Improvements over its predecessor, the 700D, include a new 24-megapixel imaging sensor and updated autofocus and metering sensors that work together to give subject-tracking autofocus. It performs much more efficiently when composing shots on the screen in live view mode, and video autofocus is smooth and reliable too. The relatively small 0.51x viewfinder is disappointing, though, and a good reason to consider spending more.
Also check out the Canon EOS 760D, which is mostly identical but adds a rear wheel, additional passive LCD screen to relay settings and a continuous autofocus option in live view mode.
Read our Canon EOS 750D review
3. Nikon D500: The best DSLR for sports and wildlife photography
Price when reviewed: £1,650 (body only)
The Nikon D500 costs more than some full-frame SLRs, but this cropped-sensor model is fast, feature-packed and ready for action. Its 153-point autofocus sensor almost fills the frame and excels at tracking fast-moving subjects. Burst shooting is at 10fps, and the buffer is good for 82 JPEGs or 34 RAW shots. There are masses of buttons, dials and sockets, a large articulated touchscreen and big viewfinder. Video is recorded at 1080p or 4K, and while video autofocus could be better, the D500 records relatively static subjects superbly.
Image quality is as good as we’ve seen from a cropped-sensor SLR, and not far behind full-frame quality. If you want fast performance and don’t want to shell out £5,000 on something like the Nikon D5, this is the camera to get.
Read our Nikon D500 review
4. Nikon D750: The best full-frame DSLR under £2,000
Price when reviewed: £1,600 (body only)
Full-frame SLRs are a step up from cropped-sensor models for image quality, and the Nikon D750 hits a homerun for features and value. There are cheaper full-frame SLRs such as the Nikon D610 and Canon EOS 6D but these models have relatively basic autofocus sensors. We believe it’s worth paying more for the D750. Its 51-point autofocus system not only has more points but they also cover a larger area, making it much easier to compose shots and track moving subjects. It also beats the D610 and EOS 6D for noise levels at fast ISO speeds.
The controls are very similar to the D610’s but that’s no bad thing, with quick access to key settings. The articulated screen is a bonus for video, which is generally well catered for although it’s limited to 1080p and autofocus is a little clunky.
For 4K from a full-frame SLR you’ll need to spend much more on the Canon EOS 5D Mark IV (see below). If video isn’t a huge priority, the D750 is a sublime camera at an extremely competitive price.
Read our Nikon D750 review
5. Canon EOS 5D Mark IV: The best full-frame DSLR under £4,000
Price when reviewed: £3,200 (body only)
Canon’s 5D series of cameras has a superb track record and the Mark IV is the best of the bunch. The big changes this time around are an upgraded 61-point autofocus sensor, 7fps continuous shooting and 4K video capture. Videos also benefit from Canon’s Dual Pixel technology for slick autofocus and a touchscreen to move the autofocus point while recording. The massive file sizes for 4K video are a pain, though. Image quality lives up to highest expectations, with its 30-megapixel photos exhibiting less noise than the 22-megapixel 5D Mark III. Dual Pixel also improves live view autofocus performance.
As with previous 5D models, the ergonomics are top notch, with elegant controls and lots of information overlaid onto the big viewfinder. The magnesium alloy body is weather-sealed and Wi-Fi and GPS are built in.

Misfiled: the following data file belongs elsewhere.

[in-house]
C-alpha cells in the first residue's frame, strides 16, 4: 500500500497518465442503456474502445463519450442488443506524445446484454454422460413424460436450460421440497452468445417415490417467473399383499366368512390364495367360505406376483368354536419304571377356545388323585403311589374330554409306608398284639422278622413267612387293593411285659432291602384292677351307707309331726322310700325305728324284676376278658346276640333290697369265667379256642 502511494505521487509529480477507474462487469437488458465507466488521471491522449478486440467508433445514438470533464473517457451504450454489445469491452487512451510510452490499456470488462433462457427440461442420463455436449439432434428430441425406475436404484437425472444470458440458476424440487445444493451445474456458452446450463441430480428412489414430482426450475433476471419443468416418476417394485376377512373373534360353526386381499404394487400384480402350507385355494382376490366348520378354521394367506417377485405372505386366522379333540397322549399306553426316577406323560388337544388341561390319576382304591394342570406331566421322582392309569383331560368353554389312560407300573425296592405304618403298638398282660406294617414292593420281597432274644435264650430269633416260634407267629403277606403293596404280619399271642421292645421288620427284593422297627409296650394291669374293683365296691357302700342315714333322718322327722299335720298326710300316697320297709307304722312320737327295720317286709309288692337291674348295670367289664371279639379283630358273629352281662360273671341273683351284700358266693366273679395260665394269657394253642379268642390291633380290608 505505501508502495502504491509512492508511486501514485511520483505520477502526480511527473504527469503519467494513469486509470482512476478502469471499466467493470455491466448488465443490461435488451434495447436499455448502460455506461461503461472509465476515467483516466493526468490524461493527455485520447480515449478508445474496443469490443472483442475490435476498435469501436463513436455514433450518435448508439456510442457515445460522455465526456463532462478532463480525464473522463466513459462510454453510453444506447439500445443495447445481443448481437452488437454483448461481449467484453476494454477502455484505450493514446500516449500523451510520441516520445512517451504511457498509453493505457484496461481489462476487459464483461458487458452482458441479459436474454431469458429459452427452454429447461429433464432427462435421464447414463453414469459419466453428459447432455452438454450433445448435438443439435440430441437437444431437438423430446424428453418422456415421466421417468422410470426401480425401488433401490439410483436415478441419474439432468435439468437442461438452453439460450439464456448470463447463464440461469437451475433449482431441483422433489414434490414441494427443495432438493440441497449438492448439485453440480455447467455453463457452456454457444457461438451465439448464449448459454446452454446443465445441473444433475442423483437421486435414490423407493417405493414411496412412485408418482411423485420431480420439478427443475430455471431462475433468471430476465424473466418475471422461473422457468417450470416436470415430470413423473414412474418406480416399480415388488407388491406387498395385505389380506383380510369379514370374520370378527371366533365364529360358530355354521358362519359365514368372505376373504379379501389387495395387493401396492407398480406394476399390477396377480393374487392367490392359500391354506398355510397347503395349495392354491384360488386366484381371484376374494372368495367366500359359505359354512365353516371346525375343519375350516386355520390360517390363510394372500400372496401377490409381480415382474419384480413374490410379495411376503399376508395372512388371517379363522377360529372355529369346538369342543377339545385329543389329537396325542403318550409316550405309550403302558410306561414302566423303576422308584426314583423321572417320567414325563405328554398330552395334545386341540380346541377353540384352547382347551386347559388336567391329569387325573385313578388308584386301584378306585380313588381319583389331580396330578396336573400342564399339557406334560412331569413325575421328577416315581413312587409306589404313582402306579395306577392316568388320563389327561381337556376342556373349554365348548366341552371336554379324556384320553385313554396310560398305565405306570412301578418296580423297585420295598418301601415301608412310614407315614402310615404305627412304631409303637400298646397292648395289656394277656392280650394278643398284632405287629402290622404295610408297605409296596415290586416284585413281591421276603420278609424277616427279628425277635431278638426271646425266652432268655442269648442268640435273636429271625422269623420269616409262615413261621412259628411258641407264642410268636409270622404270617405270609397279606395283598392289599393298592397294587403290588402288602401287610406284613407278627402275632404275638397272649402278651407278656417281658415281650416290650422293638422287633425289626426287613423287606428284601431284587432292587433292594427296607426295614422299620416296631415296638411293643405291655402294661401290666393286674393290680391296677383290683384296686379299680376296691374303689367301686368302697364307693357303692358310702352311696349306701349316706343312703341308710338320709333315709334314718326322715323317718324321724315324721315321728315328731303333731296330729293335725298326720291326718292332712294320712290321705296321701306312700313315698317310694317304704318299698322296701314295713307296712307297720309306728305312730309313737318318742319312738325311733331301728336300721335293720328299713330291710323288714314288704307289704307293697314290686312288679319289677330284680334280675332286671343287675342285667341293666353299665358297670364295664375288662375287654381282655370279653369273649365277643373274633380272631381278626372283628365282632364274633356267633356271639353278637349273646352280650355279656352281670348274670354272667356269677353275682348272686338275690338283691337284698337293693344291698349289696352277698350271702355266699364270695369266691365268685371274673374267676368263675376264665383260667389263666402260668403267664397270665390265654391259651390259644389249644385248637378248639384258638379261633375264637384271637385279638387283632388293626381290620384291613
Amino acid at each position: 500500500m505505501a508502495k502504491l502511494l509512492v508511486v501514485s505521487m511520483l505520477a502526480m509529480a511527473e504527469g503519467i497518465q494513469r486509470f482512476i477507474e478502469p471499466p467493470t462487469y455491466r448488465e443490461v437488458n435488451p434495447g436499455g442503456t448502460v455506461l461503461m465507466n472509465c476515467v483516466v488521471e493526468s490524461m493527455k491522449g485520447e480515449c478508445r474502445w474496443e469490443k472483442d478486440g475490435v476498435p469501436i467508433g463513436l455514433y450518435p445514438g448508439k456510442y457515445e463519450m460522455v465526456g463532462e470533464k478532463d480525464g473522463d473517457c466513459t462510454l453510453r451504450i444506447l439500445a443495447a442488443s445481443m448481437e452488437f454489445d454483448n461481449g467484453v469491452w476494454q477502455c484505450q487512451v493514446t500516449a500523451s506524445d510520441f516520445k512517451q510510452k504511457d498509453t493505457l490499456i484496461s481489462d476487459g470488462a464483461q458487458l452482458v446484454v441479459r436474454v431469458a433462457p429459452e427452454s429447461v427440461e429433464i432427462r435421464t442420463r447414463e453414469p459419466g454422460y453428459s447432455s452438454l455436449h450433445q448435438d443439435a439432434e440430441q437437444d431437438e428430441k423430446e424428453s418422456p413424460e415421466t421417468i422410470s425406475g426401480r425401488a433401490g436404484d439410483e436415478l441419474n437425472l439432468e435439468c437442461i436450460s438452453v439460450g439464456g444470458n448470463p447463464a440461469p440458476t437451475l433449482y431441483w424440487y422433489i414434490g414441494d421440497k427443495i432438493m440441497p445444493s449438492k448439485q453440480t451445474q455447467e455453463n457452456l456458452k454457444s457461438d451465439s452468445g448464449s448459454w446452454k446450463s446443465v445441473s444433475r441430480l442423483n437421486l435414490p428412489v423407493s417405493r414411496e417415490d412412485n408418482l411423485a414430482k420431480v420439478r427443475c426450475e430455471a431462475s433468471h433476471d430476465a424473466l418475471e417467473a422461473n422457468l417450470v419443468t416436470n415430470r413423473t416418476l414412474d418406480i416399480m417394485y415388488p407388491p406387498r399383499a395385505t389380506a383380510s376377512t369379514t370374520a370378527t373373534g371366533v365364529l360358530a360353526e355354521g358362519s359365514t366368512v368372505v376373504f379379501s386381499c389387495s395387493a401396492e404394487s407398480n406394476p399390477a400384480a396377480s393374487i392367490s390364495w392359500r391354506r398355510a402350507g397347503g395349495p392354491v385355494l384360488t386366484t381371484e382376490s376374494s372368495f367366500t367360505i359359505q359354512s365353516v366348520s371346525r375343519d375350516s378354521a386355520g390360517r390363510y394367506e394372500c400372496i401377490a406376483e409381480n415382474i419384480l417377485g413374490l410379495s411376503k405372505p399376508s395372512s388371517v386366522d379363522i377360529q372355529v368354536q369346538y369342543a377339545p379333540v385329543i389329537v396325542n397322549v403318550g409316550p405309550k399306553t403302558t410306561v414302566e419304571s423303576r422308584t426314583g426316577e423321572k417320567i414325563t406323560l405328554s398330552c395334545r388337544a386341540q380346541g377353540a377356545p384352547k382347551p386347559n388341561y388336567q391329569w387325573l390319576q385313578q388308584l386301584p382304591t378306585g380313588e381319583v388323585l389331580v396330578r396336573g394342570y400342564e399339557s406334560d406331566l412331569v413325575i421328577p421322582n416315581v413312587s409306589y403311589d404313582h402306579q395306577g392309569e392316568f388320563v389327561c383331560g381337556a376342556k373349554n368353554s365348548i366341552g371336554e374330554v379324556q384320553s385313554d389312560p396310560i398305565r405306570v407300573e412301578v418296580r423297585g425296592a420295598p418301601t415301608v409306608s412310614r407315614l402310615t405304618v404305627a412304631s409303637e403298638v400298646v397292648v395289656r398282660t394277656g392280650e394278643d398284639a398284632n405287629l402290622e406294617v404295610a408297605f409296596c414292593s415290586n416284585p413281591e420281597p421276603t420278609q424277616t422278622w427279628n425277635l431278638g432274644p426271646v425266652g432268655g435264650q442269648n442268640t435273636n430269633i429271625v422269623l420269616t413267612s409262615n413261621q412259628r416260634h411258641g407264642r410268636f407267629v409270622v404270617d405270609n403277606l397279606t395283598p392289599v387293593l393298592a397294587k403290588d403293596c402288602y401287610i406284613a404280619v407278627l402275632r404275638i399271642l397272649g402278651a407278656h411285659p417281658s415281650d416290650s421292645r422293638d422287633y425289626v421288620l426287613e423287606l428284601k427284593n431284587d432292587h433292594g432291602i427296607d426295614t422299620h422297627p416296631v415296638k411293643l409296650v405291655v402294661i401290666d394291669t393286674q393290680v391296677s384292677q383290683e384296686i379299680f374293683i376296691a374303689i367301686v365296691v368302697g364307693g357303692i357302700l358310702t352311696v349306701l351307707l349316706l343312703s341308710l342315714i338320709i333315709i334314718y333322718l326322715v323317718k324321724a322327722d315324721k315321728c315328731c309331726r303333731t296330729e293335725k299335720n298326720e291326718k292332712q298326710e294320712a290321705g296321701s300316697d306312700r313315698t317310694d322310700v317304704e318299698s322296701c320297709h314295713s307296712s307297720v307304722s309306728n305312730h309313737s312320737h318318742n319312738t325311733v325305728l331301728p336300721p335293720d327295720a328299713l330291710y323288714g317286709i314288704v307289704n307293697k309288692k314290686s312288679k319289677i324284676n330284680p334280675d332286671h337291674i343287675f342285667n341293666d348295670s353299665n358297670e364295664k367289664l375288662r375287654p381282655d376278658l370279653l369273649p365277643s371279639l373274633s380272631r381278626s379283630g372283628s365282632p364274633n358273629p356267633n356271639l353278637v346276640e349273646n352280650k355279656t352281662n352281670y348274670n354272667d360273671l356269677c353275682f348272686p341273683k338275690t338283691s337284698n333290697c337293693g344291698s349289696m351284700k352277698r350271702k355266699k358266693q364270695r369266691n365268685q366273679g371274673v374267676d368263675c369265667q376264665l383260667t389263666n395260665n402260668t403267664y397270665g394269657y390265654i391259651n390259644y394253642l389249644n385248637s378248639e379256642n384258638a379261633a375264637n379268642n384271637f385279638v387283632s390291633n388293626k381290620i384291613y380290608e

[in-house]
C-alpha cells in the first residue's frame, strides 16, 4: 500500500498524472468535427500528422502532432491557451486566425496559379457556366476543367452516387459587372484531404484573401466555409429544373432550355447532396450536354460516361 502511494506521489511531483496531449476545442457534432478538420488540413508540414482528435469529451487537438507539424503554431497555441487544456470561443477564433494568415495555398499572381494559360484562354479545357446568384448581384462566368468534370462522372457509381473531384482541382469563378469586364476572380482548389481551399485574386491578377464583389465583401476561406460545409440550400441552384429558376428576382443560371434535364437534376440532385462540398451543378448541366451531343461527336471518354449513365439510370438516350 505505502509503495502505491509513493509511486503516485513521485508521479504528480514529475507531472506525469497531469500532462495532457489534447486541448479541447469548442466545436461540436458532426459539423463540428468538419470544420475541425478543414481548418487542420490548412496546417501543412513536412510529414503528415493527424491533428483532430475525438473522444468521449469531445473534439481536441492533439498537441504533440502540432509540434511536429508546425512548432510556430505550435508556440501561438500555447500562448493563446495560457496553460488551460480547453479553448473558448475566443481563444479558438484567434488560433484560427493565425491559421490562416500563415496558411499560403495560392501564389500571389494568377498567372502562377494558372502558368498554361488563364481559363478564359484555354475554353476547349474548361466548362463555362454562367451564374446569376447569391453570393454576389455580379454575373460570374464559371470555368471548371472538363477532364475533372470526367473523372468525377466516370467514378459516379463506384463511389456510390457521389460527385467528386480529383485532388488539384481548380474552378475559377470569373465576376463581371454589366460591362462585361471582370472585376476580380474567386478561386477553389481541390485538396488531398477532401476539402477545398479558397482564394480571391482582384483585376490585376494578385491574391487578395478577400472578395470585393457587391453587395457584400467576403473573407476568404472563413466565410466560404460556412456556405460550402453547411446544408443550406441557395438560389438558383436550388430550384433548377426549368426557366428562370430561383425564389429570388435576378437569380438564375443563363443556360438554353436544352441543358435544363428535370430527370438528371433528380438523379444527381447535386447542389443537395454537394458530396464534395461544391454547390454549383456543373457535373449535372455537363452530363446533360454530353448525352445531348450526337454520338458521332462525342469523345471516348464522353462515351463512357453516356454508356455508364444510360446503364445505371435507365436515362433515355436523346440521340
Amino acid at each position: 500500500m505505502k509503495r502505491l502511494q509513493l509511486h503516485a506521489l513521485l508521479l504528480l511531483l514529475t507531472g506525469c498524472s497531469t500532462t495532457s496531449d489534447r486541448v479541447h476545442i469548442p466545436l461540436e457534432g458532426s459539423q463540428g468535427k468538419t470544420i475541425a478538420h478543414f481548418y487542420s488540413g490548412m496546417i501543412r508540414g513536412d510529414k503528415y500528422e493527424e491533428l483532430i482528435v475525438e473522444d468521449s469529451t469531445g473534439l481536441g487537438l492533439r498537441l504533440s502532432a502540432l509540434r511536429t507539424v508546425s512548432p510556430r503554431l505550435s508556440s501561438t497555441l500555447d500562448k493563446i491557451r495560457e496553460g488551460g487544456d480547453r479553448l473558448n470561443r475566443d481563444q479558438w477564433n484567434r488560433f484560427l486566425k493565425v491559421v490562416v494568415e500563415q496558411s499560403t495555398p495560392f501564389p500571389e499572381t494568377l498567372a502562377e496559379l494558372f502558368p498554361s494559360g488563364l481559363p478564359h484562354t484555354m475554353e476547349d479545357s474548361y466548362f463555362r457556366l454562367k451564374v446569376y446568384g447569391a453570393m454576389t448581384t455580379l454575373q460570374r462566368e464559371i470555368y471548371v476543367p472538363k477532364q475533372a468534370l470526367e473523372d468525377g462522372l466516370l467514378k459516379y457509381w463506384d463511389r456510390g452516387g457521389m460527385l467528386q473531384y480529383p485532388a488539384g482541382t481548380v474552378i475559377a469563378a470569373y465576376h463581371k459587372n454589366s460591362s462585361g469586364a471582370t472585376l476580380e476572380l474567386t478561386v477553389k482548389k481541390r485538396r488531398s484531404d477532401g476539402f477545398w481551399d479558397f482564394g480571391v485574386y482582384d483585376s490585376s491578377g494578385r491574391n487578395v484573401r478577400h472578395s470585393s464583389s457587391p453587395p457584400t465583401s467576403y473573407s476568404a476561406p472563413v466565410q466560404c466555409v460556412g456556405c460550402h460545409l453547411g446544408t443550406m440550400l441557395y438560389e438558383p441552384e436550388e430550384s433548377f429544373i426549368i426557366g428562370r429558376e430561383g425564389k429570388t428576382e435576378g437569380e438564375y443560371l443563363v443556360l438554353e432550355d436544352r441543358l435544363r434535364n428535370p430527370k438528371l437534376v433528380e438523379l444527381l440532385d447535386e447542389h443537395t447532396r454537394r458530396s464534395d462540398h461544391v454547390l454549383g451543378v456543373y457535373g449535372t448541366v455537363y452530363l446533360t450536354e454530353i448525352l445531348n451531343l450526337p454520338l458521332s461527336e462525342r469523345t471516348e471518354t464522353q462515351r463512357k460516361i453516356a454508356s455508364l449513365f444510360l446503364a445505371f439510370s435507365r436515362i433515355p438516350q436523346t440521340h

It’s certainly not cheap, but this is a camera that performs exceptionally well across the board.
Read our Canon 5D Mark IV review
The best DSLRs of last year: Last chance to buy
If you can’t afford the latest and greatest, or you’re looking to get a mid-range or high-end DSLR for a little less, then it’s well worth considering buying one of last year’s models. There are some fantastic deals to be had if you hunt around Amazon, eBay and all the usual online stores, and the money you save may be enough to allow you to budget for a spare lens – or simply to upgrade to a better all-round camera. Below you’ll find our pick of last year’s crop and links to our full reviews to help you make up your mind.
1. Nikon D3300: A brilliant budget DSLR that’s worth snapping up
Price when reviewed: £339 (with 18-55mm AF-P VR lens)
It’s been replaced by the Nikon D3400 (see above), but the D3300 is still available at a bargain price – it’s well worth keeping an eye on Amazon and eBay for bargains. Upgrades on the D3400 were relatively minor, especially as the D3300 is now being sold with the new AF-P version of the kit lens, which gives smoother autofocus for video. The D3300 also includes a microphone socket (absent from the D3400) and a more powerful flash.
Otherwise it’s relatively low on bells and whistles, but this is a solid little performer with excellent image and video quality and a decent turn of speed. The control system could be better but most key functions are quick to access.
Overall, this is a superb choice for anyone on a tight budget. Put the money you saved towards a prime lens such as the Nikon 35mm f/1.8 (£159 from Amazon), which captures four times as much as the kit lens and delivers a big boost to image quality.
Read our Nikon D3300 review
Click here to find the best Nikon D3300 deals on eBay
2. Canon EOS 70D: A stunning mid-range DSLR for the money
Price when reviewed: £699 (with 18-55mm IS STM lens)
When the Canon EOS 80D showed up in 2016 we weren’t exactly bowled over. The problem wasn’t so much that there was anything wrong with the 80D, but rather that it only made small improvements over the already-brilliant EOS 70D.
The 70D is no longer listed on Canon’s website but it’s still available at some retailers at extremely competitive prices. It’s a big step up from the Canon EOS 750D and 760D (see above), with a bigger viewfinder, more buttons and dials, bigger battery and faster 7fps burst mode, plus Canon’s Dual Pixel technology that delivers responsive, reliable autofocus for live view and video capture.
It’s beginning to show its age for noise levels at fast ISO speeds, but otherwise this is a superb all-rounder and a bargain at current prices.
Read our Canon EOS 70D review
Click here to find the best Canon EOS 70D deals on eBay